ADDS BOB CORKER TWEET
By Michael Hernandez
WASHINGTON (AA) – U.S. President Donald Trump hailed as a "great first step" Friday Saudi Arabia's explanation for the fate of a missing Saudi journalist. Congress, however, was less enthusiastic.
Trump told reporters he thinks Saudi Arabia's explanation that Jamal Khashoggi died after a brawl inside the Saudi consulate in Istanbul is credible, adding he does not think he has been lied to during conversations with Saudi Arabia's senior leaders.
"I think we're getting close to solving a very big problem," Trump said.
Saudi Arabia, the president said, "has been a great ally in the Middle East. We need them as a counterbalance to Iran, and so it's not the simplest solution. It's not the simplest situation to be in".
Preliminary investigations by the Saudi Public Prosecution Office into Khashoggi’s disappearance said he had gotten into a “quarrel and brawl” with people he met while in the consulate which led to his death, the state-run Saudi Press Agency said in a statement.
Eighteen Saudi citizens have been arrested over links to Khashoggi’s death, according to the news agency.
Those having such links will be held accountable and brought to justice, it added.
While Trump offered measured optimism about Riyadh's explanation, Capitol Hill was far less satisfied.
"To say that I am skeptical of the new Saudi narrative about Mr. Khashoggi is an understatement," Republican Senator Lindsay Graham said in a statement posted to Twitter. "It’s hard to find this latest 'explanation' as credible."
Graham has been one of the fiercest critics of Saudi Arabia on the Hill amid Khashoggi's disappearance and has warned he would pursue sanctions against the Kingdom while calling for Crown Prince Mohammed bin Salman — who reports allege is responsible for a plot to kill Khashoggi — to step down.
Democratic Senator Richard Blumenthal echoed Graham, saying on the microblogging site that Riyadh's "actions & explanations continue to defy credibility & common sense".
"No way should the world wait 30 days for a Saudi whitewash or cover up. U.S. must call for an international investigation that holds accountable all responsible—not just Crown Prince's fall guys."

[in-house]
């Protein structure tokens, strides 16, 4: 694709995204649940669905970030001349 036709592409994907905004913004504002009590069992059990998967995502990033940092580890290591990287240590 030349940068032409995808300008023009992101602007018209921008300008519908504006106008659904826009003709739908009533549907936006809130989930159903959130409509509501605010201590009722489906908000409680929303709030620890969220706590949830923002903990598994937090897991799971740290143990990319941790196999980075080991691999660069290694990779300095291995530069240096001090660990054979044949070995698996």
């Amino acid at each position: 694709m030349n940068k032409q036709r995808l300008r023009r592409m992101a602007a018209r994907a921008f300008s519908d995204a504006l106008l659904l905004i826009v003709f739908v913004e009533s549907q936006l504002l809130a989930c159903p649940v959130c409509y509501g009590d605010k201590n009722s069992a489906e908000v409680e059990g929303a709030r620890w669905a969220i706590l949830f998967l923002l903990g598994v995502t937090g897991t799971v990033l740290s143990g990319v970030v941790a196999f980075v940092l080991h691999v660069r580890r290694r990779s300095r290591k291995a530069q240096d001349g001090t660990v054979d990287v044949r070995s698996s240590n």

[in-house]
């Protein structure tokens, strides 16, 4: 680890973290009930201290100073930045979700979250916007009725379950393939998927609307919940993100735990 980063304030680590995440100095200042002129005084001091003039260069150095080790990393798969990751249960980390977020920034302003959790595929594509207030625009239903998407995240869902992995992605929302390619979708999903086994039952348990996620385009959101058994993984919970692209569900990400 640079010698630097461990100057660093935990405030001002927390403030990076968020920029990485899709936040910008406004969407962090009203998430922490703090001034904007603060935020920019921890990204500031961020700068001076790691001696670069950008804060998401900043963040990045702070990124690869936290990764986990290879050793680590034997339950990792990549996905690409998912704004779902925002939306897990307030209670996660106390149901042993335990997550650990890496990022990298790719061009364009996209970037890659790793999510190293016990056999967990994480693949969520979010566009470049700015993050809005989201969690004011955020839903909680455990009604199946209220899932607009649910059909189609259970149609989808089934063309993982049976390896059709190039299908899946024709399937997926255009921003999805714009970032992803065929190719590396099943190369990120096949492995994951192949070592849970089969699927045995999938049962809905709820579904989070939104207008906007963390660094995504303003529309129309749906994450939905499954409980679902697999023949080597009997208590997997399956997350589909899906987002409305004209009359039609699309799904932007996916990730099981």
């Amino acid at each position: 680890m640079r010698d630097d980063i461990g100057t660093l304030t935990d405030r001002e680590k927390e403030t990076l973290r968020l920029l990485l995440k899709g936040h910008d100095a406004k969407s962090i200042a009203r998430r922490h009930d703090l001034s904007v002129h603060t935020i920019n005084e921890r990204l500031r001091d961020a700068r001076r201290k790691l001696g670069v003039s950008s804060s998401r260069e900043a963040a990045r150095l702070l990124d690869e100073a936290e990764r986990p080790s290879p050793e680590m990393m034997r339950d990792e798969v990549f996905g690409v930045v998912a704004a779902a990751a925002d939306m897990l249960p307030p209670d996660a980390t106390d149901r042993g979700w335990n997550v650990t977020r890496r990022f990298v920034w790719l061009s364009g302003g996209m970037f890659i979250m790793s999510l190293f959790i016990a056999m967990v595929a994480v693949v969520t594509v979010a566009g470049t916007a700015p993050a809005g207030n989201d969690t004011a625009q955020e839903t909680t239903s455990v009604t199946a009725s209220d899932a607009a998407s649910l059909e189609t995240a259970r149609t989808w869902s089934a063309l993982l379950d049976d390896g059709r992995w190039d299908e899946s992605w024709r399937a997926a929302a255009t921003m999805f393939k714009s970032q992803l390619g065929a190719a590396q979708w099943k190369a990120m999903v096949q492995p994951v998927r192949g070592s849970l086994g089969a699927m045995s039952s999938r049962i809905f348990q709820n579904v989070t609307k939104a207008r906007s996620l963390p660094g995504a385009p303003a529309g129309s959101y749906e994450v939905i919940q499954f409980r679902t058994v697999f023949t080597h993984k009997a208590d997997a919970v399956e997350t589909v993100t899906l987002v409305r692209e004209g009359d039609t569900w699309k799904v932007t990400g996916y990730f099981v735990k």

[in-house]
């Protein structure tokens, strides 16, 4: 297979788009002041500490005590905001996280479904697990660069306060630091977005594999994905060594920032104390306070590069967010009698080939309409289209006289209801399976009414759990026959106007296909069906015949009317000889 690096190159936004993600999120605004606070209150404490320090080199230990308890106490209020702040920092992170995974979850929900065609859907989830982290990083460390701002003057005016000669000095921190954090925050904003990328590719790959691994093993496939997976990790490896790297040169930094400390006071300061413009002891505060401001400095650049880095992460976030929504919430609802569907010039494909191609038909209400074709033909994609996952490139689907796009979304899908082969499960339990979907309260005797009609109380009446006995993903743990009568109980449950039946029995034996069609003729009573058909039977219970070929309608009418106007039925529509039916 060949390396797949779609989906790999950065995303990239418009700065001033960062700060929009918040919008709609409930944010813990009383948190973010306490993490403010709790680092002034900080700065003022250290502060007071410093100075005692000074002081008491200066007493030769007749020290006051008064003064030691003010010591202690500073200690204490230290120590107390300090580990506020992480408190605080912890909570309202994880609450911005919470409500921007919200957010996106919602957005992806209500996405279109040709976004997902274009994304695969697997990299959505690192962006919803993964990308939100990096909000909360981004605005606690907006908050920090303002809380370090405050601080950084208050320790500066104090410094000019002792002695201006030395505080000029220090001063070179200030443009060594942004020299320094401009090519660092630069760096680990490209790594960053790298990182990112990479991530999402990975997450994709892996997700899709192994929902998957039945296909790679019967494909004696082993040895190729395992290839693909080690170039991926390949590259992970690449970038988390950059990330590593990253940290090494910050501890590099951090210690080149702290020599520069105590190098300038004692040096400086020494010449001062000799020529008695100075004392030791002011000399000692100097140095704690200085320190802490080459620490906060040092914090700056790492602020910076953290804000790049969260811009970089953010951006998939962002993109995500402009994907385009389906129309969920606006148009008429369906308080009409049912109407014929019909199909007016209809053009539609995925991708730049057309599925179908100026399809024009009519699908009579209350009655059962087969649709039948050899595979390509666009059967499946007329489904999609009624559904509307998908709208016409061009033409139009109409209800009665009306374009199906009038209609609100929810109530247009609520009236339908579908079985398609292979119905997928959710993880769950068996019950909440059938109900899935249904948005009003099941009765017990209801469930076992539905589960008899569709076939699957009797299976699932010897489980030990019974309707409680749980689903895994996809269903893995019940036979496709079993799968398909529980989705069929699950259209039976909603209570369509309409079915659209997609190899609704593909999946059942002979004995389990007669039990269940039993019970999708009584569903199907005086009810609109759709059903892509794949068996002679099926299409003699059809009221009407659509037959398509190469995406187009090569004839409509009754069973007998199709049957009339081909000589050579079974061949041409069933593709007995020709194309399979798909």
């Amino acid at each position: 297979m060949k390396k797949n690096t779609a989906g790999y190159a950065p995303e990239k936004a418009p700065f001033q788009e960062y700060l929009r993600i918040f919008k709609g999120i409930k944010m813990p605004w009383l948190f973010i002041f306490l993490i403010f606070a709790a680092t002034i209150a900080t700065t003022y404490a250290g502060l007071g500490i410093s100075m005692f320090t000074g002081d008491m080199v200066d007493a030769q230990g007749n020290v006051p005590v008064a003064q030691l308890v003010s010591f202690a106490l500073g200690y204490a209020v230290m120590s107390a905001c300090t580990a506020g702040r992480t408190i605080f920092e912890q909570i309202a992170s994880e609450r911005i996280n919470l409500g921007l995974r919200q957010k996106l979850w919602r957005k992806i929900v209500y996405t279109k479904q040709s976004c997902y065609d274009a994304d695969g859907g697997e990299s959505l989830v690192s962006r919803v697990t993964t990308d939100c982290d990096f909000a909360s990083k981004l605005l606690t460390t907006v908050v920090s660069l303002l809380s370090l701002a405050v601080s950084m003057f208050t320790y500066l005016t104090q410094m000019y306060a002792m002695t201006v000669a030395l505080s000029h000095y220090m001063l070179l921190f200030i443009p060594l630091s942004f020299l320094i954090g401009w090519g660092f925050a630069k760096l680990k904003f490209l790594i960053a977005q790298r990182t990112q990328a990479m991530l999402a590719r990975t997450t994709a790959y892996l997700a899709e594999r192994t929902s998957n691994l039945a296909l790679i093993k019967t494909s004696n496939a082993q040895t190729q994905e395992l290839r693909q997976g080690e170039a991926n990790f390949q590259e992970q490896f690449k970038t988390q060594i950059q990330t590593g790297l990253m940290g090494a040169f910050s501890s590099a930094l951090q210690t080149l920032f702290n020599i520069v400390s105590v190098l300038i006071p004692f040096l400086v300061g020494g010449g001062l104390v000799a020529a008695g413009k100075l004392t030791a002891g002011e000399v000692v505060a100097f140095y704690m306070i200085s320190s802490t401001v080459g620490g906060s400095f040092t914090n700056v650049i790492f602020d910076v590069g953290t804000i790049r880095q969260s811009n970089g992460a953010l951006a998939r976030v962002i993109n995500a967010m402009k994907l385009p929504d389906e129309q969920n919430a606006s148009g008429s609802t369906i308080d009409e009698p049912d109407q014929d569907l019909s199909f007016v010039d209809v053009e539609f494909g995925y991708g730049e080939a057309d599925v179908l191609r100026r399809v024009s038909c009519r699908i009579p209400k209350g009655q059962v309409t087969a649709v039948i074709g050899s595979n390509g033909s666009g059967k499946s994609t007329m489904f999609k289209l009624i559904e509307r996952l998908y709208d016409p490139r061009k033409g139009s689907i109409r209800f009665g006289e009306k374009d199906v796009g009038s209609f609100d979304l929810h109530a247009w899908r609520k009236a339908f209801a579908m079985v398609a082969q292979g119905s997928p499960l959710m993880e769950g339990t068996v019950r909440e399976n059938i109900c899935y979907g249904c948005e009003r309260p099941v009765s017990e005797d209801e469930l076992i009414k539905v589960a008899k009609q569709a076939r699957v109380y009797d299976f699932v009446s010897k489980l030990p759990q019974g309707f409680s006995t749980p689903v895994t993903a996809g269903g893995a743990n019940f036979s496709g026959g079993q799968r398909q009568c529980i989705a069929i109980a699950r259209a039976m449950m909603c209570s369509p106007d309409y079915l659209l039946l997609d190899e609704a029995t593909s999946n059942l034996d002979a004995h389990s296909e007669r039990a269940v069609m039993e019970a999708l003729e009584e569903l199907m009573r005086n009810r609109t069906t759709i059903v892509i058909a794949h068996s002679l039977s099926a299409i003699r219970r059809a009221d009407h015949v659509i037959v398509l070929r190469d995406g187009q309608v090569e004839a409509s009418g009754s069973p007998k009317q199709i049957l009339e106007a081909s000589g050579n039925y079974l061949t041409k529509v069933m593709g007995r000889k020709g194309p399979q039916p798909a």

In the House, Representative Ro Khanna — a long-time opponent of U.S. military support to Riyadh's bombing campaign in Yemen — said Washington's $110 billion arms sale to Riyadh "should be cancelled immediately".
"Our foreign policy needs to be oriented toward human rights, not making huge profits for defense contractors," he said.
Trump has continued to balk at suggestions that the U.S. halt arms sales to Riyadh, saying earlier Friday that doing so "would be very hurtful to this country" and adding after the Saudi explanation was made public he "would prefer we don't use as retribution cancelling $110 billion worth of work".
"The last thing I want to say is 'we're not gonna supply you with that,'" Trump said. "I'd rather find another solution."
Should Congress seek to end arms sales over the president's objections, Trump could veto the move if it passes, but he would risk an override by a two-thirds majority of lawmakers in each chamber — a scenario more likely if Democrats take either chamber in November's midterm elections. Republicans currently control the Senate and the House.
Also reacting to Riyadh's announcement, outgoing Republican Senator Bob Corker said Saudi Arabia's explanation for what happened to Khashoggi "continues to change with each passing day, so we should not assume their latest story holds water".
"They can undergo their own investigation, but the U.S. administration must make its own independent, credible determination of responsibility for Khashoggi’s murder under the Global Magnitsky investigation as required by law," he added in a separate tweet.
He was referring to an investigation he triggered earlier this month along with three other senators into Khashoggi's disappearance under a U.S. law intended to hold human rights abusers to account.
In a letter to Trump, the minority and majority leaders of the Senate Foreign Relations Committee and the leaders of the Senate Appropriations subcommittee responsible for the State Department called on Trump to determine whether imposing sanctions "with respect to any foreign person responsible for such a violation related to Mr. Khashoggi" is warranted.